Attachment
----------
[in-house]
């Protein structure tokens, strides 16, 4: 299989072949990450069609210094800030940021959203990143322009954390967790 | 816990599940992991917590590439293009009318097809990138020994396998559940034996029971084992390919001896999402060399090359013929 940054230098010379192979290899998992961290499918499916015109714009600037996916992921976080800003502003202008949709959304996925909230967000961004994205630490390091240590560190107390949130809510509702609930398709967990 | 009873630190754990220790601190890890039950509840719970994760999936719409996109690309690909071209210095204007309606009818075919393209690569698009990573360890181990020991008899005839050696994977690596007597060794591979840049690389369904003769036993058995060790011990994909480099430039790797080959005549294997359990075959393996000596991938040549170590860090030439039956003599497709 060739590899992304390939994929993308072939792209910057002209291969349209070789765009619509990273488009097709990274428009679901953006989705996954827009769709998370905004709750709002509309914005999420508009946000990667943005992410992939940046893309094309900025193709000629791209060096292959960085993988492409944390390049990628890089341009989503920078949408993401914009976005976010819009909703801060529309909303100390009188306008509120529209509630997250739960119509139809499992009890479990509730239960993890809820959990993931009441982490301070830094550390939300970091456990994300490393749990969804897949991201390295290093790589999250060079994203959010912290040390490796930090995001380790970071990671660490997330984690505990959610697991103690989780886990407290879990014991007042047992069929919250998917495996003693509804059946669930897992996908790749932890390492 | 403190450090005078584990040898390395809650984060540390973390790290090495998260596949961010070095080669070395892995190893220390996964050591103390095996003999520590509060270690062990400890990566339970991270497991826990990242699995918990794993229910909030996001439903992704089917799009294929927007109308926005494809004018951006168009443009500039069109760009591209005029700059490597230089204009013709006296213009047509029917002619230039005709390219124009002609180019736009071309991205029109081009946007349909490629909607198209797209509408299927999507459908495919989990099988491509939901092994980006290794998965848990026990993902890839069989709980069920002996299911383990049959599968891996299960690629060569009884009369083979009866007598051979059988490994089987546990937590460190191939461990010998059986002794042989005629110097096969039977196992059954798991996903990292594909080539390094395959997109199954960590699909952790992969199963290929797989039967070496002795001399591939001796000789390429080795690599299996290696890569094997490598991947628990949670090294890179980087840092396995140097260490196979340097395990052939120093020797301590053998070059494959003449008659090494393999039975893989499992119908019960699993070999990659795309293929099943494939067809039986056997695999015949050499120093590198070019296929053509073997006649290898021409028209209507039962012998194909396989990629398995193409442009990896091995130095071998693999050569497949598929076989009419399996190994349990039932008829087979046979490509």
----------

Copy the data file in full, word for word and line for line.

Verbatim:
[in-house]
């Protein structure tokens, strides 16, 4: 299989072949990450069609210094800030940021959203990143322009954390967790 | 816990599940992991917590590439293009009318097809990138020994396998559940034996029971084992390919001896999402060399090359013929 940054230098010379192979290899998992961290499918499916015109714009600037996916992921976080800003502003202008949709959304996925909230967000961004994205630490390091240590560190107390949130809510509702609930398709967990 | 009873630190754990220790601190890890039950509840719970994760999936719409996109690309690909071209210095204007309606009818075919393209690569698009990573360890181990020991008899005839050696994977690596007597060794591979840049690389369904003769036993058995060790011990994909480099430039790797080959005549294997359990075959393996000596991938040549170590860090030439039956003599497709 060739590899992304390939994929993308072939792209910057002209291969349209070789765009619509990273488009097709990274428009679901953006989705996954827009769709998370905004709750709002509309914005999420508009946000990667943005992410992939940046893309094309900025193709000629791209060096292959960085993988492409944390390049990628890089341009989503920078949408993401914009976005976010819009909703801060529309909303100390009188306008509120529209509630997250739960119509139809499992009890479990509730239960993890809820959990993931009441982490301070830094550390939300970091456990994300490393749990969804897949991201390295290093790589999250060079994203959010912290040390490796930090995001380790970071990671660490997330984690505990959610697991103690989780886990407290879990014991007042047992069929919250998917495996003693509804059946669930897992996908790749932890390492 | 403190450090005078584990040898390395809650984060540390973390790290090495998260596949961010070095080669070395892995190893220390996964050591103390095996003999520590509060270690062990400890990566339970991270497991826990990242699995918990794993229910909030996001439903992704089917799009294929927007109308926005494809004018951006168009443009500039069109760009591209005029700059490597230089204009013709006296213009047509029917002619230039005709390219124009002609180019736009071309991205029109081009946007349909490629909607198209797209509408299927999507459908495919989990099988491509939901092994980006290794998965848990026990993902890839069989709980069920002996299911383990049959599968891996299960690629060569009884009369083979009866007598051979059988490994089987546990937590460190191939461990010998059986002794042989005629110097096969039977196992059954798991996903990292594909080539390094395959997109199954960590699909952790992969199963290929797989039967070496002795001399591939001796000789390429080795690599299996290696890569094997490598991947628990949670090294890179980087840092396995140097260490196979340097395990052939120093020797301590053998070059494959003449008659090494393999039975893989499992119908019960699993070999990659795309293929099943494939067809039986056997695999015949050499120093590198070019296929053509073997006649290898021409028209209507039962012998194909396989990629398995193409442009990896091995130095071998693999050569497949598929076989009419399996190994349990039932008829087979046979490509």